7D vs. 5DmkII

Discussion in 'Canon EOS' started by michaelfranz, Nov 16, 2010.

  1. I recently posted a question for the 60D vs the 7D. I have found myself in a situation though that now begs me to ask this question. Price aside, which camera is a better choice?
    It seems that the 7D has better AF and metering then the 5DmkII. I like the the 7D for this reason. I also like the idea of a full frame camera to take full advantage of the L series glass, and the ISO range that the 5DmkII offers.
    Does anyone have some insight here? I shoot mainly landscape and portraits, so the 8fps really isn't a big deal to me, it's just a bonus.
    I plan on purchasing 24-70 f2.8L, 70-200 f2.8L IS USM, the 85 f1.2L, and a wide angle not sure what yet, it depends on the body I chose. If i chose the 7D it will obviously be 10-22. If I go with the 5DmkII it will either be the 17-40 f4 or the 16-35 f2.8.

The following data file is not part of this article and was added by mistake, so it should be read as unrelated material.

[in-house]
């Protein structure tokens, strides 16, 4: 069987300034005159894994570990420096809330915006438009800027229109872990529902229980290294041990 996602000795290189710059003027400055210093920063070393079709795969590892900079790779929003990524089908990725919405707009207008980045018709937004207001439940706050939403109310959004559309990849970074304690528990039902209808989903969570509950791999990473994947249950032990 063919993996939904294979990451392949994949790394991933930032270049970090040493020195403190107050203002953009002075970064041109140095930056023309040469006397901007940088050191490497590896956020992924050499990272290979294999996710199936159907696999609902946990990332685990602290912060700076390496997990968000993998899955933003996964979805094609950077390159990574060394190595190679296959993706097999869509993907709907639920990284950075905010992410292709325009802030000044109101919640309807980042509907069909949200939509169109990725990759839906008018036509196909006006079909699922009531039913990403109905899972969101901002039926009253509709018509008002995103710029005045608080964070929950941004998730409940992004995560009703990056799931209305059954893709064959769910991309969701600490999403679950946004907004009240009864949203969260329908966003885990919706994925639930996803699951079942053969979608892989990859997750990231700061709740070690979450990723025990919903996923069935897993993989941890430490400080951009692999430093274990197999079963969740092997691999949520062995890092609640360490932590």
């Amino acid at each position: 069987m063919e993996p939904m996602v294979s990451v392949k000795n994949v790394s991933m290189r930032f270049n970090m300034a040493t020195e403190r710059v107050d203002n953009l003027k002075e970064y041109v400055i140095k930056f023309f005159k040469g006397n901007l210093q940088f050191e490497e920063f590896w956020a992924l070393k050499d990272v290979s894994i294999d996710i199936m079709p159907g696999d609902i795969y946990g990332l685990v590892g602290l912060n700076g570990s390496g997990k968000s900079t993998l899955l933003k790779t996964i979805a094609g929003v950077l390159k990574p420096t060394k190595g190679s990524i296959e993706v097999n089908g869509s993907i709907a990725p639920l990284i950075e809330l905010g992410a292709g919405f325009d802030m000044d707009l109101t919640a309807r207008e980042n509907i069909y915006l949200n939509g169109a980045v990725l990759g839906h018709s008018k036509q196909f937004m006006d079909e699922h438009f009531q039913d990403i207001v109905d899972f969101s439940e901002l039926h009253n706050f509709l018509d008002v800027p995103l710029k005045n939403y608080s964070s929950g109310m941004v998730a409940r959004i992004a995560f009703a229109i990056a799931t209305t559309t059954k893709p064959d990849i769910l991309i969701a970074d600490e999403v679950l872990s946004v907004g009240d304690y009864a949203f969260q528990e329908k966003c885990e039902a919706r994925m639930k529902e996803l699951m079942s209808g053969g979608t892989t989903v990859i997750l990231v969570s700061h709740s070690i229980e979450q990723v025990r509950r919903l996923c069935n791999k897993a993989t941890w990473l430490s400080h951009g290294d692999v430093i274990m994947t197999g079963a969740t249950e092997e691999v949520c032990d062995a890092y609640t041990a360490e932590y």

So, with that being said, what are your thoughts, and thank you for taking the time to put them down here for me.
     
  2. Obviously the 5DII is better for landscape, but the 7D is very close. The 7D may be more up-to-date regarding FPS and focusing, but you are not using it for sports so the 5DII would be fine.
    I have the 17-40 with the intentions of using for full frame, when I am able to afford full frame. Lots of people use the 17-40 for landscape and are satisfied. I've handled the 16-35 which is just slightly bigger and heavier than the 17-40, not so much so that I would leave it at home. The 16-35 was out of my price range, otherwise it would be a difficult decision. However, I am very pleased with the 17-40.
    I also own a 70-200 L non-IS. Fantastic lens. I love it, but unless I specifically think I will use it, I leave it home while trekking on the mountain due to the weight and bulk. The 70-200 f4 IS was not available at the time I bought my lens. If I were purchasing today I would not hesitate buying the f4 IS version.
    It might be a good idea to add the total weight of what lenses, camera body, and accessories you would be using for landscape photography. And, don't overlook a tripod. If you don't use a tripod, it will be difficult to take full advantage of the fine image quality of the 5DII. Of course, if you do little hiking, the weight issue may not be a problem.